I honestly believe that reviews are the lifeblood of authors. Whether those reviews are on a dedicated blog, at sites like Goodreads or over a beer in the pub with your friends, only honest word of mouth really works. That’s the holy grail of marketing right there. People talking up your shit is the stuff of dreams. But if someone bought your book, enjoyed it and never mentioned it again, anywhere, it doesn’t matter. They haven’t slacked off in their readerly duties at all.

Too often now I’m seeing things like the stuff I posted before, but it’s starting feel wrong. Where my intention in posting it was a genuine entreaty for mutual support between readers and writers (who are often the same person, incidentally), I’m seeing a more and more militant approach lately and it’s pissing me off. It makes the stuff I wrote before seem just as militant and I don’t like that. I don’t want to demand anything of my readers. Fuck me, you bought my book! I’m dancing like a freaking numpty over here, because that is the absolute top of the line result right there.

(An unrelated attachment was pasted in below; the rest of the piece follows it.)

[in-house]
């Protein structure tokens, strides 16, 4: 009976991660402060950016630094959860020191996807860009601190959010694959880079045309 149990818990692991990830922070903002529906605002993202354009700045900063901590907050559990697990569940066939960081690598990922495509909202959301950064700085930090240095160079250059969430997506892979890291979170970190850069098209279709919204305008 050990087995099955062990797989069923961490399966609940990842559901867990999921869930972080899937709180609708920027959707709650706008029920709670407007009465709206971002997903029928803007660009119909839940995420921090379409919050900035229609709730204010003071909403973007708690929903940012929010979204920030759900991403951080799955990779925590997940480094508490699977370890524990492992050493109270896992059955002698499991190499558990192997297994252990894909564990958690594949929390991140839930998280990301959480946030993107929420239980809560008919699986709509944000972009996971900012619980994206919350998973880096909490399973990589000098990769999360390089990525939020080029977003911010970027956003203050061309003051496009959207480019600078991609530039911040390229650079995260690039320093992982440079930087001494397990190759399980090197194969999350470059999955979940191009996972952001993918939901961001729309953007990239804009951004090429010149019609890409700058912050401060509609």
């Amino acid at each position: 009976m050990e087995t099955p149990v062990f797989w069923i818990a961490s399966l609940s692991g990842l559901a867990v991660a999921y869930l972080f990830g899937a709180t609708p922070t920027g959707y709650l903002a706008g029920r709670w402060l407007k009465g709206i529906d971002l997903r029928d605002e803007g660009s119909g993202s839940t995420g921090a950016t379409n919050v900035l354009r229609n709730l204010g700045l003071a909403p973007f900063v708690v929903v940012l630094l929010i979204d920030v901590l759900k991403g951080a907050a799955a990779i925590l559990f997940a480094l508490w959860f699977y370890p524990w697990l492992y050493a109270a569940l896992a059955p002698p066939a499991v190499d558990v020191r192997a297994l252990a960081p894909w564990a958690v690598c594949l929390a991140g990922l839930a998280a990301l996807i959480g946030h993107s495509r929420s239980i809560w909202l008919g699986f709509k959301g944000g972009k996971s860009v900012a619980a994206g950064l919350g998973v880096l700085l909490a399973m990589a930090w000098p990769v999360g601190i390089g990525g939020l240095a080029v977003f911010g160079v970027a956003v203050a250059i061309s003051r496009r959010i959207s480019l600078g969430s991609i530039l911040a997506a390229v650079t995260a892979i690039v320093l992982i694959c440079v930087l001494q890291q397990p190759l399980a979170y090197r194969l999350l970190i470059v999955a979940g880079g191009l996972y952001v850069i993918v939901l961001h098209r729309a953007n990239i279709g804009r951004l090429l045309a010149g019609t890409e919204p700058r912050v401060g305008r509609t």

If you want to do more, like write reviews, tell your friends, even buy more copies as gifts for like-minded friends and family, then you shit solid gold and your breath smells like roses dipped in chocolate and don’t let anybody tell you different, because you went above and beyond, dear reader. You, sir or madam, are a diamond encrusted behemoth of a human being. Because you didn’t owe me anything. No one does. But if all you did was buy and read my books, you still have gold shit, chocolate-rose breath and diamond encrusted body parts, because there’s nothing “all you did” about it. You bought and read a book. You. Fucking. Rock.

So yes, I do still stand by the value of all those lovely things readers can do, but I retract any assertion that they have to do those things. Because it’s getting kinda creepy and nasty out there and the last thing we need to do is be creepy and nasty around our readers. Talk about taking a crap in your food bowl. Readers are awesome and that’s all writers really want – to be read. So buy the book, read it and hopefully have a good time. If you choose to signal boost that book in any way, you’re brilliant. If you don’t, you’re still brilliant, because you’re a reader. And you don’t owe anyone anything.

*drops mic*

*reads*

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New Dark Rite review

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May 30, 2013